man practicing violin in empty theaterWhen we suggest to our workshop participants that they should practice the skills we have honed, we often get skeptical stares. Body language scrunches up and shoulders turn away. Eye contact flickers down to devices.

But for those happy few who pay attention, benefits abound. If you engage in focused, deliberate practice, you improve. The evidence is everywhere—musicians, athletes, coders, scientists, public speakers, and lawyers. People in every discipline who practice get better. The evidence for the great performers—Serena Williams in tennis, Tom Brady in football, singers Lady GaGa and Beyoncé, concert pianist Yuja Wang or banjo magician Béla Fleck—is that they practice with even more focus and precision, and with greater concentration on solving specific problems. Great ensembles do the same thing, from the Beatles to the Philadelphia Orchestra to Roomful of Teeth.

When they practice, they solve specific problems. In post-match interviews, a great tennis player might say, “Well, this morning we worked on that right shoulder and how it was starting to drop too soon.” Or in rehearsal a great conductor will say to the orchestra, “At measure 64 the D# looks like an E-flat but we have those two notes in the violas and the trombones and it must be in tune. Now everybody else listen to the chord.” Small things make big results.

You should think the same way. Even if you don’t have time to practice as long as a tennis player who wins a major tournament, you can focus on just one thing to improve for each practice session. Set a goal, and don’t waver. Don’t let your mind wander off.

Brian Johnson tells a funny story about practicing the piano as a kid. His mom told him that if he practiced 30 minutes a day then he could go out and play. So he sat down at the family piano, started playing scales, and let his mind wander. At the end of 30 minutes, he went outside and played, where he really applied himself to the creative art of play! If only, he now laments, he had paid attention to playing the piano, he would be really good. How many of us have a similar story?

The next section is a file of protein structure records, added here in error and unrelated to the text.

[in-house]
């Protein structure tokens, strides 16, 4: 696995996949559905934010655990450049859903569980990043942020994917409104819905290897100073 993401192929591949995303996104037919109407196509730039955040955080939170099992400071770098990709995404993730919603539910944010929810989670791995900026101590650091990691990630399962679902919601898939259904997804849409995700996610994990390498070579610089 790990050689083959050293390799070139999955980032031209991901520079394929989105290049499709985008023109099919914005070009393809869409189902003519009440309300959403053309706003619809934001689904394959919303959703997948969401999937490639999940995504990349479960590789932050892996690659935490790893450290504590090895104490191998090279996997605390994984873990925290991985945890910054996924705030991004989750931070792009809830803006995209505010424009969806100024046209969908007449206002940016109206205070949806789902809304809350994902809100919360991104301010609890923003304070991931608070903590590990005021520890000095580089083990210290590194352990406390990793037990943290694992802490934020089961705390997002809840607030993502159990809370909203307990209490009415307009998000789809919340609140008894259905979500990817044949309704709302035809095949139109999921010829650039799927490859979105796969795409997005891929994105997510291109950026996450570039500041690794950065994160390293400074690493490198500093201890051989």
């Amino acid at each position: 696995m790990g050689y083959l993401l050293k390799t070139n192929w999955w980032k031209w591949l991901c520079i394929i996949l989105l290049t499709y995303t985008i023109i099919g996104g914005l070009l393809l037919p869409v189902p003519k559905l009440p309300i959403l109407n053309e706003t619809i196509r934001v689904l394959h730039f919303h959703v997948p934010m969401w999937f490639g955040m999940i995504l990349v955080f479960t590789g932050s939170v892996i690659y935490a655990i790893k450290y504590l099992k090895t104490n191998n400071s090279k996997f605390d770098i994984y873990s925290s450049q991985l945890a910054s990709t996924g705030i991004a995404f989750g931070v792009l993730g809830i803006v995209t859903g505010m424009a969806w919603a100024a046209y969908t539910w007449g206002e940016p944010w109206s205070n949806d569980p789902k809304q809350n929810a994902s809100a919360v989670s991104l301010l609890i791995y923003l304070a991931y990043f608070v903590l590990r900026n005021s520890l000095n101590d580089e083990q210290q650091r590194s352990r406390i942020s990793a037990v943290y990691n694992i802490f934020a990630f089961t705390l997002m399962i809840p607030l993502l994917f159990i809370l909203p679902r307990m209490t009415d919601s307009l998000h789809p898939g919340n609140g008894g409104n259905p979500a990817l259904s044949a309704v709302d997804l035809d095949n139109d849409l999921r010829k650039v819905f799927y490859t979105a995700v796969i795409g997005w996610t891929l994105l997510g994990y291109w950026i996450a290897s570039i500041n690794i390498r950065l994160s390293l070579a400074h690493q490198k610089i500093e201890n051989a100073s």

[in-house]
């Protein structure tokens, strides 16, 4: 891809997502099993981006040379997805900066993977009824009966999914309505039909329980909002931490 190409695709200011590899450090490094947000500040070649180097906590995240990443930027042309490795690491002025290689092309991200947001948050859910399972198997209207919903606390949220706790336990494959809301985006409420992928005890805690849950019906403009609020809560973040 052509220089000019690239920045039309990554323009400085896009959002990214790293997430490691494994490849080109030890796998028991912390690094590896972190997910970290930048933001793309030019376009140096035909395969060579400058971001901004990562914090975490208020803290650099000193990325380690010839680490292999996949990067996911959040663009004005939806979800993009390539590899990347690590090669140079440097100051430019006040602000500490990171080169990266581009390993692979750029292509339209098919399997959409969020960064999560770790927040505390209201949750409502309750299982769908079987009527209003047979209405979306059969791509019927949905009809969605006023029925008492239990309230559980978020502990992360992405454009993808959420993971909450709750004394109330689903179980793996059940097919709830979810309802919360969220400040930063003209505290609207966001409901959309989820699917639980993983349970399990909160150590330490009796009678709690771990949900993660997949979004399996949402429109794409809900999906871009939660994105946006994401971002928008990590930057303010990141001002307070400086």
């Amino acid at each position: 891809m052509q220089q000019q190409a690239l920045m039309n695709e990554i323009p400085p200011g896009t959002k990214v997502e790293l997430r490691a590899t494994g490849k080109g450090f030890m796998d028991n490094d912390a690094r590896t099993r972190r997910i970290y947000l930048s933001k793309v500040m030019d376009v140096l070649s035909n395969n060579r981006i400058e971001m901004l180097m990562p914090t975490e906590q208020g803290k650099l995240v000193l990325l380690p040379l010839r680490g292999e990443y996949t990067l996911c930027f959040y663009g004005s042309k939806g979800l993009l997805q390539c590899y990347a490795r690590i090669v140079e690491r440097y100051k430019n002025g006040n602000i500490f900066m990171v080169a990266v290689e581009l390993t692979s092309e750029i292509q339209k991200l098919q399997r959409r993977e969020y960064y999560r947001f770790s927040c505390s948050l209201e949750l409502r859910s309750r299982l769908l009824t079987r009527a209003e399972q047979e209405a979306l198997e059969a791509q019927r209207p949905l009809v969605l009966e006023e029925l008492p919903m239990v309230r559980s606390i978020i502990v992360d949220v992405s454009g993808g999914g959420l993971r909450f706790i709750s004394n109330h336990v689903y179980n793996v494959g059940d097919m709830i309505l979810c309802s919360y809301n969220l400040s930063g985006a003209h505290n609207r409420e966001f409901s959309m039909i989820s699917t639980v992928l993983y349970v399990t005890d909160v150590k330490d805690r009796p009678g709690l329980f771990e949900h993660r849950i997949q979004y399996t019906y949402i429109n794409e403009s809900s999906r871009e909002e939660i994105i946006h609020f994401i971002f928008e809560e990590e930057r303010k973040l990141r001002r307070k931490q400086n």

As we have been learning from an interesting book called Peak: Secrets from the New Science of Expertise, by Anders Ericsson and Robert Pool, not all practice is equal. Purposeful practice is the key. Brian’s story is the most common illustration. His purpose in practicing was to put in his 30 minutes, not to memorize his performance of My Grandfather’s Clock, or get the fingering perfect for Bach’s Invention Number 1. Identifying goals for practice makes the time pleasurable. It makes it a game, and we humans love games.

I once watched actors rehearse the wonderful American play The Matchmaker by Thornton Wilder in a summer stock company. The director told them they were going to play a game that evening, and the goal was to get through act one perfectly, with no mistakes. If anybody flubbed a line, they had to go all the way back to the beginning of the act and start over. Everybody groaned! Of course, they hadn’t achieved anything like perfection up until that night during the rehearsal process, so the prospect seemed hopeless.

They began, and got a few pages into act one before an actor forgot a line. He felt awful, everybody grumbled, and the director made them go back and start over. This time they got a little farther, but it derailed again. And again. Then, everybody got in a groove. They calmed down and watched each other. Actors not on stage were going over their lines before their entrances so as not to be the ones to screw it up. As they got farther into the play, some magic began to happen. Characters emerged, lines took on new meaning, we spectators laughed at Wilder’s delicious jokes. And then—it was done! They did it. They reached their goal of speaking all the lines correctly.

You can select goals for practice, too. Choose one thing at a time. Don’t wander away from your goal. Here are some examples to get you started: